It sucked the oxygen out of the market for a lot of other products. It's been happening over the past few years but has been really apparent this year. If you're not one of those top five releases you're really going to struggle. This is a truism that a lot of the industry is reliant on those big slugs of revenue. Certainly for the console developers and publishers, they have to re-factor how they see their business and how the revenue stream is going to work because it's not going to come from those big slugs anymore. The games industry has always been unique in that it has an almost artificial boom period of one quarter a year. Is that indicative of an anachronistic approach of the business or is that dictated by consumers? Will there be a move to a more fluid model, a more continuous model - is that an evolution?
Jamie MacDonald

I think so. The death of the retail sales model has been over-exaggerated in terms of timing. Most of us here accept it's going to happen but it's not going to happen tomorrow. The console industry just has to change in the same way the music industry has, and hopefully more successfully. We've got to manage that transformation and the way we employ people and the structure of how we develop and publish games. We've got to take into account the economic realities. It's not going to go away; it's going to accelerate.

From left to right: David Braben (Frontier), Simon Oliver (Hand Circus), Jamie MacDonald (Codemasters) and Jason Avent (Boss Alien). There seems to be two real issues that affect the UK - the drain of talent to other, more attractive regions, and the lack of properly qualified students coming through education. How long can the UK sustain that shedding?
Simon Oliver

I've worked with an art director based in Finland and we've met in person maybe three times now and we have good chemistry, we work well together. I guess it depends on the type of game you're making on how you work together, but certainly as a small studio it hasn't been too much of a problem having some roles located abroad. Our PR agency was based in the US, our test agency was in Scotland.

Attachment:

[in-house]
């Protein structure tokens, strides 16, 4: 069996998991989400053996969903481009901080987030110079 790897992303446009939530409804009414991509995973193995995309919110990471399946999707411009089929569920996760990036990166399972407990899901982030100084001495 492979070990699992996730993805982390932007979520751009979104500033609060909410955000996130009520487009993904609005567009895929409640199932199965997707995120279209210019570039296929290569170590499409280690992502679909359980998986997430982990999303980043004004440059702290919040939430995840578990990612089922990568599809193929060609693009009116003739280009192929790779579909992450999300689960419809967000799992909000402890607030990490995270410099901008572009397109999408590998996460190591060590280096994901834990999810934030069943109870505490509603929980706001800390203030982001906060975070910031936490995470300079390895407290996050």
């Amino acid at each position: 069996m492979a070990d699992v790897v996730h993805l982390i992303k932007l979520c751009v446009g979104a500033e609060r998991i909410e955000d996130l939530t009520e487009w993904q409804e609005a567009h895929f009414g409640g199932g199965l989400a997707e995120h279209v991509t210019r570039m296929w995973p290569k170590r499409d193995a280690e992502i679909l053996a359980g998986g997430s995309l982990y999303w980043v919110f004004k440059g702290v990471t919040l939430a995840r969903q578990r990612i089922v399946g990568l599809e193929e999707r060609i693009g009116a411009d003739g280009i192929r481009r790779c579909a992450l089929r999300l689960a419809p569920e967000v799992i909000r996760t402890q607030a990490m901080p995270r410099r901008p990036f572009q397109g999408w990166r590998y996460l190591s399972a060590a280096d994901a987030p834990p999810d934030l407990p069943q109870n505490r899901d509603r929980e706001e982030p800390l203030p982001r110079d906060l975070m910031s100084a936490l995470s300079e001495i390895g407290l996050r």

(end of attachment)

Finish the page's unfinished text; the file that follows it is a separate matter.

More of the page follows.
Jason Avent

I've not had a problem with graduates because at the moment there aren't many jobs anywhere. A lot of the blue chip employers who would normally enrol hundreds of people into their graduate training schemes are just taking tens so there are a lot of first class honours guys out there with maths degrees and physics degrees and engineering degrees, so actually it's pretty good for hiring graduates. But there are a lot of experienced guys out there that they've got to compete with. As David said, there are companies like MindCandy and Jagex who are taking loads of people on.

Because it never let go of PC, Germany has really gotten ahead on social games and PC games as they've merged

Jason Avent, Boss Alien
David Braben

We have an interview test because these days it's very difficult to know, because people come in with first class honours degrees from a place we don't necessarily know. And it turns out their skills aren't very useful, that's the really depressing thing.

Jamie MacDonald

From a coding point of view?

David Braben

From a coding and maths point of view. We'd much rather take on a maths graduate with no coding experience whatsoever and teach them to code, than the other way around.

Jason Avent

It doesn't take very long to learn how to programme if you've got very simple programming tools and you know how maths works. That's always the hardest thing to learn. But as for things moving countries, we fell in love with games consoles and as a country we've been very successful at that because America, the UK and Japan were the biggest markets for them, and we're really good at making games for consoles. Meanwhile, Germany and the Nordics had a reluctance to adopt games consoles and PC was huge there. Gamescom has an entire room for PC hardware and an entire room for PC games. Because they never let go of PC, and because of the types of games they play, they really got ahead on social games and PC games as they've merged.

I used to play console games exclusively but then I played Starcraft for six months when it came out and League of Legends for nine months and I didn't turn my games consoles on. Battlefield 3 and Skyrim are better on PCs. We're at a point now where if you love games and visuals are really important to you, and the whole experience is important to you, then the best place to go is the PC.

Matt Martin avatar
Matt Martin: Matt Martin joined GamesIndustry in 2006 and was made editor of the site in 2008. With over ten years experience in journalism, he has written for multiple trade, consumer, contract and business-to-business publications in the games, retail and technology sectors.